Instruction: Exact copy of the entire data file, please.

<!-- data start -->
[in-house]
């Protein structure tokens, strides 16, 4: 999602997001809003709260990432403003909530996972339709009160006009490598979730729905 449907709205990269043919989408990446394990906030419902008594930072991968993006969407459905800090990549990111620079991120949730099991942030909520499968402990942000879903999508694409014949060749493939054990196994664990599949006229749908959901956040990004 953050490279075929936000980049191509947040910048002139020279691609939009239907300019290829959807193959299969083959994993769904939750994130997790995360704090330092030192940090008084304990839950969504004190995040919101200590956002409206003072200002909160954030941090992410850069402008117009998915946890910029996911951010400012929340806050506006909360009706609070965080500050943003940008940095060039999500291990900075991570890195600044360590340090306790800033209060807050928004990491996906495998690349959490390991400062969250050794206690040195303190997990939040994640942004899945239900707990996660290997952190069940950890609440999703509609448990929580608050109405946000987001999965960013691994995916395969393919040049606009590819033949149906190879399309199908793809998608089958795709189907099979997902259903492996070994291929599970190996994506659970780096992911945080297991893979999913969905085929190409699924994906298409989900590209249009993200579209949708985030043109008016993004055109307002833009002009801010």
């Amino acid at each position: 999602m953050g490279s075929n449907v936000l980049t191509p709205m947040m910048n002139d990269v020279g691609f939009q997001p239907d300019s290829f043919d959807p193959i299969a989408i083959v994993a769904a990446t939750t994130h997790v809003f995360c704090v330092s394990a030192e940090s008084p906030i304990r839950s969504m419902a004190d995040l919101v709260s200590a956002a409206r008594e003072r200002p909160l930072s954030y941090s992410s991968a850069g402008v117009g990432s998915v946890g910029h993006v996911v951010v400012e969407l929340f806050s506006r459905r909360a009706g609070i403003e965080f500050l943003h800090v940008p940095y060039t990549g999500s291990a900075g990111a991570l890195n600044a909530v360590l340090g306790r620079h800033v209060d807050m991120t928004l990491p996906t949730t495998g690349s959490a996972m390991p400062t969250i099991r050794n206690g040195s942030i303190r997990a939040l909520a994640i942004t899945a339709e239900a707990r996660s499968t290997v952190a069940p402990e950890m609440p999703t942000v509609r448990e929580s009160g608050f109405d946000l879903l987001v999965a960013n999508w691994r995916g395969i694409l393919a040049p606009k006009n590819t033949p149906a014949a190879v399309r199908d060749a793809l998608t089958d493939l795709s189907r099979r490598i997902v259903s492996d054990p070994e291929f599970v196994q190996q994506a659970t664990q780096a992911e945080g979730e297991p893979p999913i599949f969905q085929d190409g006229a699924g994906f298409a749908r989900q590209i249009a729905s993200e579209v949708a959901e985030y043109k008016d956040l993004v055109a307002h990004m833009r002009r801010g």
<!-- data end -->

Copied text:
[in-house]
């Protein structure tokens, strides 16, 4: 999602997001809003709260990432403003909530996972339709009160006009490598979730729905 449907709205990269043919989408990446394990906030419902008594930072991968993006969407459905800090990549990111620079991120949730099991942030909520499968402990942000879903999508694409014949060749493939054990196994664990599949006229749908959901956040990004 953050490279075929936000980049191509947040910048002139020279691609939009239907300019290829959807193959299969083959994993769904939750994130997790995360704090330092030192940090008084304990839950969504004190995040919101200590956002409206003072200002909160954030941090992410850069402008117009998915946890910029996911951010400012929340806050506006909360009706609070965080500050943003940008940095060039999500291990900075991570890195600044360590340090306790800033209060807050928004990491996906495998690349959490390991400062969250050794206690040195303190997990939040994640942004899945239900707990996660290997952190069940950890609440999703509609448990929580608050109405946000987001999965960013691994995916395969393919040049606009590819033949149906190879399309199908793809998608089958795709189907099979997902259903492996070994291929599970190996994506659970780096992911945080297991893979999913969905085929190409699924994906298409989900590209249009993200579209949708985030043109008016993004055109307002833009002009801010």
């Amino acid at each position: 999602m953050g490279s075929n449907v936000l980049t191509p709205m947040m910048n002139d990269v020279g691609f939009q997001p239907d300019s290829f043919d959807p193959i299969a989408i083959v994993a769904a990446t939750t994130h997790v809003f995360c704090v330092s394990a030192e940090s008084p906030i304990r839950s969504m419902a004190d995040l919101v709260s200590a956002a409206r008594e003072r200002p909160l930072s954030y941090s992410s991968a850069g402008v117009g990432s998915v946890g910029h993006v996911v951010v400012e969407l929340f806050s506006r459905r909360a009706g609070i403003e965080f500050l943003h800090v940008p940095y060039t990549g999500s291990a900075g990111a991570l890195n600044a909530v360590l340090g306790r620079h800033v209060d807050m991120t928004l990491p996906t949730t495998g690349s959490a996972m390991p400062t969250i099991r050794n206690g040195s942030i303190r997990a939040l909520a994640i942004t899945a339709e239900a707990r996660s499968t290997v952190a069940p402990e950890m609440p999703t942000v509609r448990e929580s009160g608050f109405d946000l879903l987001v999965a960013n999508w691994r995916g395969i694409l393919a040049p606009k006009n590819t033949p149906a014949a190879v399309r199908d060749a793809l998608t089958d493939l795709s189907r099979r490598i997902v259903s492996d054990p070994e291929f599970v196994q190996q994506a659970t664990q780096a992911e945080g979730e297991p893979p999913i599949f969905q085929d190409g006229a699924g994906f298409a749908r989900q590209i249009a729905s993200e579209v949708a959901e985030y043109k008016d956040l993004v055109a307002h990004m833009r002009r801010g």